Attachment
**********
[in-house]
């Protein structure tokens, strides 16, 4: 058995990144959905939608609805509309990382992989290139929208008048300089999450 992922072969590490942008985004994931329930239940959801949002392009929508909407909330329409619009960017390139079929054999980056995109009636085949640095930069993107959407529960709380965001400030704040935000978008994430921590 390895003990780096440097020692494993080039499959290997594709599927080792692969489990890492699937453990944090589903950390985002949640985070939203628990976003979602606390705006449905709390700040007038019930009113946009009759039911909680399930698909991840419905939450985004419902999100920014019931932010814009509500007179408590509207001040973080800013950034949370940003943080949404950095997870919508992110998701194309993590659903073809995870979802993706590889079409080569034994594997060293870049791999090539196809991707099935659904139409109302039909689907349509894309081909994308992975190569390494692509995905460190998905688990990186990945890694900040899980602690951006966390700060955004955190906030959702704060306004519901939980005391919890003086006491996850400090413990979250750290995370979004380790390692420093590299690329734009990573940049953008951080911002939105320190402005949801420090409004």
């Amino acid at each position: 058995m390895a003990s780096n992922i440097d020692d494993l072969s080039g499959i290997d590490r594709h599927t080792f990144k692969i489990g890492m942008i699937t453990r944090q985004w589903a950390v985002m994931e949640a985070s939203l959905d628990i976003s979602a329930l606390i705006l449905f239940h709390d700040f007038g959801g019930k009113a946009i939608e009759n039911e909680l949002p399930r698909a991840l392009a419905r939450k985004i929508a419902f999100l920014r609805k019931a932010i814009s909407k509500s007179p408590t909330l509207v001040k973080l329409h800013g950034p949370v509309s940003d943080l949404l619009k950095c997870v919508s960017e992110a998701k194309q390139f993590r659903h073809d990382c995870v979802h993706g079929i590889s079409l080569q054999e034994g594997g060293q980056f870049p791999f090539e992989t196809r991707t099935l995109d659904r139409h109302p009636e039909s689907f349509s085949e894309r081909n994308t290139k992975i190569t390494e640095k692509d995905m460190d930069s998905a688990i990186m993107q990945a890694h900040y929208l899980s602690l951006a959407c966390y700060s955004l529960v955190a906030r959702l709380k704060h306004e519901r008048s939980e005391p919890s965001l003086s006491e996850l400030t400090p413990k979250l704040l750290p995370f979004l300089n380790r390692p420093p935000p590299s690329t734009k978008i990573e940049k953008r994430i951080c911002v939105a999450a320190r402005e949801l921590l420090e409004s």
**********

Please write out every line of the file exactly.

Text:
[in-house]
């Protein structure tokens, strides 16, 4: 058995990144959905939608609805509309990382992989290139929208008048300089999450 992922072969590490942008985004994931329930239940959801949002392009929508909407909330329409619009960017390139079929054999980056995109009636085949640095930069993107959407529960709380965001400030704040935000978008994430921590 390895003990780096440097020692494993080039499959290997594709599927080792692969489990890492699937453990944090589903950390985002949640985070939203628990976003979602606390705006449905709390700040007038019930009113946009009759039911909680399930698909991840419905939450985004419902999100920014019931932010814009509500007179408590509207001040973080800013950034949370940003943080949404950095997870919508992110998701194309993590659903073809995870979802993706590889079409080569034994594997060293870049791999090539196809991707099935659904139409109302039909689907349509894309081909994308992975190569390494692509995905460190998905688990990186990945890694900040899980602690951006966390700060955004955190906030959702704060306004519901939980005391919890003086006491996850400090413990979250750290995370979004380790390692420093590299690329734009990573940049953008951080911002939105320190402005949801420090409004």
């Amino acid at each position: 058995m390895a003990s780096n992922i440097d020692d494993l072969s080039g499959i290997d590490r594709h599927t080792f990144k692969i489990g890492m942008i699937t453990r944090q985004w589903a950390v985002m994931e949640a985070s939203l959905d628990i976003s979602a329930l606390i705006l449905f239940h709390d700040f007038g959801g019930k009113a946009i939608e009759n039911e909680l949002p399930r698909a991840l392009a419905r939450k985004i929508a419902f999100l920014r609805k019931a932010i814009s909407k509500s007179p408590t909330l509207v001040k973080l329409h800013g950034p949370v509309s940003d943080l949404l619009k950095c997870v919508s960017e992110a998701k194309q390139f993590r659903h073809d990382c995870v979802h993706g079929i590889s079409l080569q054999e034994g594997g060293q980056f870049p791999f090539e992989t196809r991707t099935l995109d659904r139409h109302p009636e039909s689907f349509s085949e894309r081909n994308t290139k992975i190569t390494e640095k692509d995905m460190d930069s998905a688990i990186m993107q990945a890694h900040y929208l899980s602690l951006a959407c966390y700060s955004l529960v955190a906030r959702l709380k704060h306004e519901r008048s939980e005391p919890s965001l003086s006491e996850l400030t400090p413990k979250l704040l750290p995370f979004l300089n380790r390692p420093p935000p590299s690329t734009k978008i990573e940049k953008r994430i951080c911002v939105a999450a320190r402005e949801l921590l420090e409004s």